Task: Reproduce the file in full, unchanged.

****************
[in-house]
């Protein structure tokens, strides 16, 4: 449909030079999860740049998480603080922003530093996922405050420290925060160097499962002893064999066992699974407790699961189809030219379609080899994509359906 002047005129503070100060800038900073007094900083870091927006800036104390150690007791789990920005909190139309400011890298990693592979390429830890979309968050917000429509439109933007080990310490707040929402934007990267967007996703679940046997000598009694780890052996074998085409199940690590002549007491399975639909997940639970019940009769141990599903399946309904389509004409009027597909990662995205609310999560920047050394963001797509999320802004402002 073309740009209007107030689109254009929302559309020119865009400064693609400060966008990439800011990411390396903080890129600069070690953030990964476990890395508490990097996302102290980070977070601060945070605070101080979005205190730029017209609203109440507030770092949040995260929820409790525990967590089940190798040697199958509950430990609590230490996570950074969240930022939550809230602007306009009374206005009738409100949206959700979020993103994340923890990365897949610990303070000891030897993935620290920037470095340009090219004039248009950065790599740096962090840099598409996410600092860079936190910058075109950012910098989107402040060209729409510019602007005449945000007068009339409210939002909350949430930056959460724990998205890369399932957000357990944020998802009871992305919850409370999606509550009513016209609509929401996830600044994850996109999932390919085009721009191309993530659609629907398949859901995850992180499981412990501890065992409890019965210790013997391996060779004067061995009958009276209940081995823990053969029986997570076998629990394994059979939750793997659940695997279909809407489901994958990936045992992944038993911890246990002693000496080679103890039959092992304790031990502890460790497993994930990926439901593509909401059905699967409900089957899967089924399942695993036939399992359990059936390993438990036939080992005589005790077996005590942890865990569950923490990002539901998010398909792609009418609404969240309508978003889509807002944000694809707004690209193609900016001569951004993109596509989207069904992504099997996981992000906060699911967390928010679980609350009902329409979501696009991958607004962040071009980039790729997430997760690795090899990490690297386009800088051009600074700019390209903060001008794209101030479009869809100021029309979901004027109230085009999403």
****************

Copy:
[in-house]
């Protein structure tokens, strides 16, 4: 449909030079999860740049998480603080922003530093996922405050420290925060160097499962002893064999066992699974407790699961189809030219379609080899994509359906 002047005129503070100060800038900073007094900083870091927006800036104390150690007791789990920005909190139309400011890298990693592979390429830890979309968050917000429509439109933007080990310490707040929402934007990267967007996703679940046997000598009694780890052996074998085409199940690590002549007491399975639909997940639970019940009769141990599903399946309904389509004409009027597909990662995205609310999560920047050394963001797509999320802004402002 073309740009209007107030689109254009929302559309020119865009400064693609400060966008990439800011990411390396903080890129600069070690953030990964476990890395508490990097996302102290980070977070601060945070605070101080979005205190730029017209609203109440507030770092949040995260929820409790525990967590089940190798040697199958509950430990609590230490996570950074969240930022939550809230602007306009009374206005009738409100949206959700979020993103994340923890990365897949610990303070000891030897993935620290920037470095340009090219004039248009950065790599740096962090840099598409996410600092860079936190910058075109950012910098989107402040060209729409510019602007005449945000007068009339409210939002909350949430930056959460724990998205890369399932957000357990944020998802009871992305919850409370999606509550009513016209609509929401996830600044994850996109999932390919085009721009191309993530659609629907398949859901995850992180499981412990501890065992409890019965210790013997391996060779004067061995009958009276209940081995823990053969029986997570076998629990394994059979939750793997659940695997279909809407489901994958990936045992992944038993911890246990002693000496080679103890039959092992304790031990502890460790497993994930990926439901593509909401059905699967409900089957899967089924399942695993036939399992359990059936390993438990036939080992005589005790077996005590942890865990569950923490990002539901998010398909792609009418609404969240309508978003889509807002944000694809707004690209193609900016001569951004993109596509989207069904992504099997996981992000906060699911967390928010679980609350009902329409979501696009991958607004962040071009980039790729997430997760690795090899990490690297386009800088051009600074700019390209903060001008794209101030479009869809100021029309979901004027109230085009999403």